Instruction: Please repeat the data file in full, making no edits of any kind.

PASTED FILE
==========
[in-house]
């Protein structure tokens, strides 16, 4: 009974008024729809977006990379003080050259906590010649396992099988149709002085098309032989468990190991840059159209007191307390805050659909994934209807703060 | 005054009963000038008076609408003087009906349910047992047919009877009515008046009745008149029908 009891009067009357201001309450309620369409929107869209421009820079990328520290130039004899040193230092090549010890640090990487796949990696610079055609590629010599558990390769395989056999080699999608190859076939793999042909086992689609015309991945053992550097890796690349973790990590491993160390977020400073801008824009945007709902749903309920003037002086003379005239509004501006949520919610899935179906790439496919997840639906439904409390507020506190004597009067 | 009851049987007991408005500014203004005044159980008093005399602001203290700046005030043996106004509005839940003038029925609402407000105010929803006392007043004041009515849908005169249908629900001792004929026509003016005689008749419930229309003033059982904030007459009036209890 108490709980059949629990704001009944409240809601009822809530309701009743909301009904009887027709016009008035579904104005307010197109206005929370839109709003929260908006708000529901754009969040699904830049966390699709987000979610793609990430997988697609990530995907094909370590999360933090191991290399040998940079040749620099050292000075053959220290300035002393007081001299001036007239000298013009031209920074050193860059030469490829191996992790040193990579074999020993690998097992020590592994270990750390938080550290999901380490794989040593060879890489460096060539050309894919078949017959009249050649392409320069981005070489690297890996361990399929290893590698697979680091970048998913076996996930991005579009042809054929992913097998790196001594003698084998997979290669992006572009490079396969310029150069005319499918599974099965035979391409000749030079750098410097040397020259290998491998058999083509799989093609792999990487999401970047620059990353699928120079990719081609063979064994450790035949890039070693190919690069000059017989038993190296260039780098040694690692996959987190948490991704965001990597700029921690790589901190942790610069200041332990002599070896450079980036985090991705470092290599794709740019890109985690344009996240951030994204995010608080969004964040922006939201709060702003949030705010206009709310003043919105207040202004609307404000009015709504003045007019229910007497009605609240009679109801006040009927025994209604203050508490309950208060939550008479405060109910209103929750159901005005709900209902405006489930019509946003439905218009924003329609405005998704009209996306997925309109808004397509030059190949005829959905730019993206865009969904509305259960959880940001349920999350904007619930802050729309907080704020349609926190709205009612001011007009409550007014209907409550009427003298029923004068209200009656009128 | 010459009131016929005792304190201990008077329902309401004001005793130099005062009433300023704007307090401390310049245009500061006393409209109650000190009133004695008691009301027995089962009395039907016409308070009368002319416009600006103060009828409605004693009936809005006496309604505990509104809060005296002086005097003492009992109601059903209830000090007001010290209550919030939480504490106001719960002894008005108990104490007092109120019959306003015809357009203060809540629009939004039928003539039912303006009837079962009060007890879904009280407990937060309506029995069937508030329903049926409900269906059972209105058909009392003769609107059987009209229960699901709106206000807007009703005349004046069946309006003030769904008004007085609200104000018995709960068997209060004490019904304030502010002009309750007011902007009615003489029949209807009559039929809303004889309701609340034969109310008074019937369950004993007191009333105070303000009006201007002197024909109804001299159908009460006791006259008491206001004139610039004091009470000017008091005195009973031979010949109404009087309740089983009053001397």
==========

[in-house]
């Protein structure tokens, strides 16, 4: 009974008024729809977006990379003080050259906590010649396992099988149709002085098309032989468990190991840059159209007191307390805050659909994934209807703060 | 005054009963000038008076609408003087009906349910047992047919009877009515008046009745008149029908 009891009067009357201001309450309620369409929107869209421009820079990328520290130039004899040193230092090549010890640090990487796949990696610079055609590629010599558990390769395989056999080699999608190859076939793999042909086992689609015309991945053992550097890796690349973790990590491993160390977020400073801008824009945007709902749903309920003037002086003379005239509004501006949520919610899935179906790439496919997840639906439904409390507020506190004597009067 | 009851049987007991408005500014203004005044159980008093005399602001203290700046005030043996106004509005839940003038029925609402407000105010929803006392007043004041009515849908005169249908629900001792004929026509003016005689008749419930229309003033059982904030007459009036209890 108490709980059949629990704001009944409240809601009822809530309701009743909301009904009887027709016009008035579904104005307010197109206005929370839109709003929260908006708000529901754009969040699904830049966390699709987000979610793609990430997988697609990530995907094909370590999360933090191991290399040998940079040749620099050292000075053959220290300035002393007081001299001036007239000298013009031209920074050193860059030469490829191996992790040193990579074999020993690998097992020590592994270990750390938080550290999901380490794989040593060879890489460096060539050309894919078949017959009249050649392409320069981005070489690297890996361990399929290893590698697979680091970048998913076996996930991005579009042809054929992913097998790196001594003698084998997979290669992006572009490079396969310029150069005319499918599974099965035979391409000749030079750098410097040397020259290998491998058999083509799989093609792999990487999401970047620059990353699928120079990719081609063979064994450790035949890039070693190919690069000059017989038993190296260039780098040694690692996959987190948490991704965001990597700029921690790589901190942790610069200041332990002599070896450079980036985090991705470092290599794709740019890109985690344009996240951030994204995010608080969004964040922006939201709060702003949030705010206009709310003043919105207040202004609307404000009015709504003045007019229910007497009605609240009679109801006040009927025994209604203050508490309950208060939550008479405060109910209103929750159901005005709900209902405006489930019509946003439905218009924003329609405005998704009209996306997925309109808004397509030059190949005829959905730019993206865009969904509305259960959880940001349920999350904007619930802050729309907080704020349609926190709205009612001011007009409550007014209907409550009427003298029923004068209200009656009128 | 010459009131016929005792304190201990008077329902309401004001005793130099005062009433300023704007307090401390310049245009500061006393409209109650000190009133004695008691009301027995089962009395039907016409308070009368002319416009600006103060009828409605004693009936809005006496309604505990509104809060005296002086005097003492009992109601059903209830000090007001010290209550919030939480504490106001719960002894008005108990104490007092109120019959306003015809357009203060809540629009939004039928003539039912303006009837079962009060007890879904009280407990937060309506029995069937508030329903049926409900269906059972209105058909009392003769609107059987009209229960699901709106206000807007009703005349004046069946309006003030769904008004007085609200104000018995709960068997209060004490019904304030502010002009309750007011902007009615003489029949209807009559039929809303004889309701609340034969109310008074019937369950004993007191009333105070303000009006201007002197024909109804001299159908009460006791006259008491206001004139610039004091009470000017008091005195009973031979010949109404009087309740089983009053001397």